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Jumping onto the eCommerce bandwagon

Ian Dyason. 1 August 2021

Last Friday (30th July, 2021), I was the main speaker at the Singapore Business Federation’s webinar entitled, “Supercharging your business with B2B eCommerce (PCP)”. This is the launch event for the Internationalisation PCP (B2B eCommerce), which Growth Consulting Asia is a proud partner with the SBF (more announcements to come for this!). The following is the full content of my webinar.

Many of you would have purchased something from a marketplace or an online shop this past year. Be it groceries or electrical items or clothing, the pandemic has forced many people to move from the offline to the online buying stage. As a result, we have also seen many long and famous brands capitulating as a result – Robinsons is one of the most famous examples. Yet, the brand has gotten a revival with its acquisition by the Prainito family and it has gone fully online! That just shows how powerful brands and ecommerce can be!

But all these are in the *2C space – either B2C or D2C. B2C is Business-to-Consumer space, and D2C is Direct-to-Consumer space. B2C is simply a business selling directly to their customers. A D2C business is an individual selling directly to buyers. Yet B2C or D2C, the business model is the same; both of these deal with end users as your target market, and there are many platforms available to deliver results. Then there is also the P2P space – Peer-to-Peer, which may be similar to the D2C space. This is where an individual sells to another individual.

My eCommerce Journey

I was one of the earliest PowerSellers on eBay in 1998. This is a P2P platform that heralded the advent of online markets as we know it today. In those days, my partner and I were able to generate more than $1M in sales in just one year. Of course, we were dealing in high end collectibles and the business model then was you sell your items through an online auction. In the early eBay years, we did not have PayPal, so we had to deal with bank transfers. Of course, the ability to accept credit card payment would have been great, but with some items going for more than $10K, even credit cards could not facilitate. Needless to say, it was cowboy town at that time, and we had to establish ourselves as trustworthy vendors. Hence, the reviews were extremely important to everyone on eBay, buyer or seller. PayPal came later, and that significantly solved a lot of problems for us, especially in having the escrow. But PayPal service is not cheap. But they did serve a very important bridge to enable the sustainment of our online business and that became a necessary business cost.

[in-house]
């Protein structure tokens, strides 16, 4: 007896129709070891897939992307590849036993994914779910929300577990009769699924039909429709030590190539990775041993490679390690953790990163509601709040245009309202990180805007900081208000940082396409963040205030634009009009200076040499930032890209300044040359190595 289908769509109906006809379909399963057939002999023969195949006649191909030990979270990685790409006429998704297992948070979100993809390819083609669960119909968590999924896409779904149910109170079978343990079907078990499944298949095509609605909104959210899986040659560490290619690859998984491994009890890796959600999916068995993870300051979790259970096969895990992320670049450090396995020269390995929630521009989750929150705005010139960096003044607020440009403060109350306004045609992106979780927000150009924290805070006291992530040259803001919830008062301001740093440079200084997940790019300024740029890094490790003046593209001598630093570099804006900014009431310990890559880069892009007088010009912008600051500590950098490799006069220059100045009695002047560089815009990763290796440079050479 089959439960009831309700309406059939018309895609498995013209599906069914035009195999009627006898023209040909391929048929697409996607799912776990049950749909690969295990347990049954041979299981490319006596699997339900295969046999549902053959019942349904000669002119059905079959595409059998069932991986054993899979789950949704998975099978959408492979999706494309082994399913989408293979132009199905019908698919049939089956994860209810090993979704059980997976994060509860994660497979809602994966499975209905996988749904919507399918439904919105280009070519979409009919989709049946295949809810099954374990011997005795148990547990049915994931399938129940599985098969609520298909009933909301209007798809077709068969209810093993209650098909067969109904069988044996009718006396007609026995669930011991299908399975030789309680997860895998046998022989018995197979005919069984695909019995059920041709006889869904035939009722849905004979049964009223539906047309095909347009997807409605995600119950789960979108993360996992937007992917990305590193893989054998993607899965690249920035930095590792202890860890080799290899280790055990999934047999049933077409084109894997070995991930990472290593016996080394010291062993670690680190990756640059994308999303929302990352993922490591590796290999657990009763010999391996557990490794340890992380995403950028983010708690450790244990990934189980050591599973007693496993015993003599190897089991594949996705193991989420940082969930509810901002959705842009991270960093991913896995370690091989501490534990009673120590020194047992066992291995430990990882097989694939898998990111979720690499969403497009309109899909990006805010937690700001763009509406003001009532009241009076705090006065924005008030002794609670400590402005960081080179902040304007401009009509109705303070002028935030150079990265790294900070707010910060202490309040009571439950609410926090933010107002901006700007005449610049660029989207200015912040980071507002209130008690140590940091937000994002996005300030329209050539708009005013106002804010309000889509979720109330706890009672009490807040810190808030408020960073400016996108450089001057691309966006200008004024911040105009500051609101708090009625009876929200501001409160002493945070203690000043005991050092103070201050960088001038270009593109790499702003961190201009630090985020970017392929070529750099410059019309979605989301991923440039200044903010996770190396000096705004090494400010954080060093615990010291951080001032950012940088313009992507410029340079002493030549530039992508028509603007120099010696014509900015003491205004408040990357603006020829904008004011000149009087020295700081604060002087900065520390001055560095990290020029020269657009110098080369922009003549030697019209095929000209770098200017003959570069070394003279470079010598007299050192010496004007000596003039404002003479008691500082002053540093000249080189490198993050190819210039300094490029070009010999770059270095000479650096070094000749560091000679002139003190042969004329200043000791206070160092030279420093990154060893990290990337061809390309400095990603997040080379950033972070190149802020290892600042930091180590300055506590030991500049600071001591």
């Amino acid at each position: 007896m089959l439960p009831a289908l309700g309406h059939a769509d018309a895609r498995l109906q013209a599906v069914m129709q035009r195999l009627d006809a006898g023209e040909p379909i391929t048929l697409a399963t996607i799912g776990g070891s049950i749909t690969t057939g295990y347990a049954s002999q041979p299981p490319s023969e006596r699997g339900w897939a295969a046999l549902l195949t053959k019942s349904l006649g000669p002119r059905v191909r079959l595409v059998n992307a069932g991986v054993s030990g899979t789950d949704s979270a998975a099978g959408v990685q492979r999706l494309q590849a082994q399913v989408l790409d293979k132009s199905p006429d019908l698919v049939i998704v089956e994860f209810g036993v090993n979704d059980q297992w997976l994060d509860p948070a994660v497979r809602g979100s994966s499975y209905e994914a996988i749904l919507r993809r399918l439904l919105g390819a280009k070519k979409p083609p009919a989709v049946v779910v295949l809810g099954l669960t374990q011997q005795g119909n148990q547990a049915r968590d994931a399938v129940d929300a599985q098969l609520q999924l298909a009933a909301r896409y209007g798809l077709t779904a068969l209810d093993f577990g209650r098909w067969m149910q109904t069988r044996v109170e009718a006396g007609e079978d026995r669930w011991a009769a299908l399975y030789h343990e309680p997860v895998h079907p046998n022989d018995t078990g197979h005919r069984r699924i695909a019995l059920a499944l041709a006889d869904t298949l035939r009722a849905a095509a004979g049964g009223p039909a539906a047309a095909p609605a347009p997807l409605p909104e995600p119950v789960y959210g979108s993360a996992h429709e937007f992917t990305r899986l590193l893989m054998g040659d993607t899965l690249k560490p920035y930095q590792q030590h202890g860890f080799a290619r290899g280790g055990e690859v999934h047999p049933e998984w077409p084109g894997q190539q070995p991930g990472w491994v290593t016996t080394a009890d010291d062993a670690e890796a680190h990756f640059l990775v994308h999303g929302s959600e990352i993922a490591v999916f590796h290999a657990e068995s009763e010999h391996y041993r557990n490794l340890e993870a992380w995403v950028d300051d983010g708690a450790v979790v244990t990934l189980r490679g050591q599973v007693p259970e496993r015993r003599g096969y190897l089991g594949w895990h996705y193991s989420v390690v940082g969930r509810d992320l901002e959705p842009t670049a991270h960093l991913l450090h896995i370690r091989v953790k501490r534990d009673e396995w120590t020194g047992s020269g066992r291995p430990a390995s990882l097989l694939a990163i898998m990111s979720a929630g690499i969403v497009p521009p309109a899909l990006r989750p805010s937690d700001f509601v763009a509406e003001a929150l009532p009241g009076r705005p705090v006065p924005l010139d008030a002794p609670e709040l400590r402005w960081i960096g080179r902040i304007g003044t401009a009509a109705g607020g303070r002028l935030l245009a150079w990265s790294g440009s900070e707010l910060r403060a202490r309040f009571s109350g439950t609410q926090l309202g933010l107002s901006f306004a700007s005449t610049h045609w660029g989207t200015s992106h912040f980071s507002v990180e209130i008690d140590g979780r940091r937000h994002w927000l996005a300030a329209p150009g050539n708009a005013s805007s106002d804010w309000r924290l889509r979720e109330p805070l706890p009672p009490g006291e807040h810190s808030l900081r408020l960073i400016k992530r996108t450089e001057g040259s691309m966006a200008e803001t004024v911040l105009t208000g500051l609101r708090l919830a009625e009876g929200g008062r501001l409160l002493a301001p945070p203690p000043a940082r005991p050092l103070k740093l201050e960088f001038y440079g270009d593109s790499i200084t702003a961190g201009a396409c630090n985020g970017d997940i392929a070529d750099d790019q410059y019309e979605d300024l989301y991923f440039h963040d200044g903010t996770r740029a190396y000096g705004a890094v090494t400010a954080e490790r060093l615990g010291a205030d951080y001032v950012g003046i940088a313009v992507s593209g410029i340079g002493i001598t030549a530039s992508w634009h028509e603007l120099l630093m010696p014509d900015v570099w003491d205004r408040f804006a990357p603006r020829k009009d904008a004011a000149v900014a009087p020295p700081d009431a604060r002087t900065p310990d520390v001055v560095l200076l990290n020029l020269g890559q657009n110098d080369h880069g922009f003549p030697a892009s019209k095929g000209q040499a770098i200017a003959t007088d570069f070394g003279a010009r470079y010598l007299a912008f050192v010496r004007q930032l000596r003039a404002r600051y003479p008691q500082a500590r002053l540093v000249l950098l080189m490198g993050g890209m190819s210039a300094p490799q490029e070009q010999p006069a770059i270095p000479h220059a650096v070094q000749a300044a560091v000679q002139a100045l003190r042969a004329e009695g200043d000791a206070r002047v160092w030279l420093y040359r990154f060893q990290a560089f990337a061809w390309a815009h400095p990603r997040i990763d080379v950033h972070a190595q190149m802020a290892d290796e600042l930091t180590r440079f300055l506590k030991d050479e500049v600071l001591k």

Of course, once payment came in, we had to ensure that the item can be delivered. This opened up a lot of challenges. (1) Which carrier should we use? Different carriers had different rates. There was a huge difference between DHL and SingPost and we tried to use SingPost as much as we could, until we could not. Why? Because of (2) speed of delivery and trackability. At that time, SingPost was a “fire and forget” type carrier. Their tracking was non existent, and if you wanted to know where your shipment is, you will have to call the customer service hotline, and they were almost as clueless as you. Hence, reliability of the carrier is so important. Then we had another issue, (3) customs clearance. It should not be a big deal who the carrier is, right? Afterall, the item is there, and customs just clears it, and seeks customs duties from the carrier, which had already been paid for through the shipping fees. But no…. It does not work out this way. Some carriers have better connection with customs department, better reputation, better payment practices, and hence, better chance of getting the item cleared. The problem with not having the item cleared is that it will have to be sent back to the shipper, who would then have to refund the money to the buyer. All this takes about 30 days to and fro, and affect the review status. A hit on the number of stars is a hit on our ability to continue this business!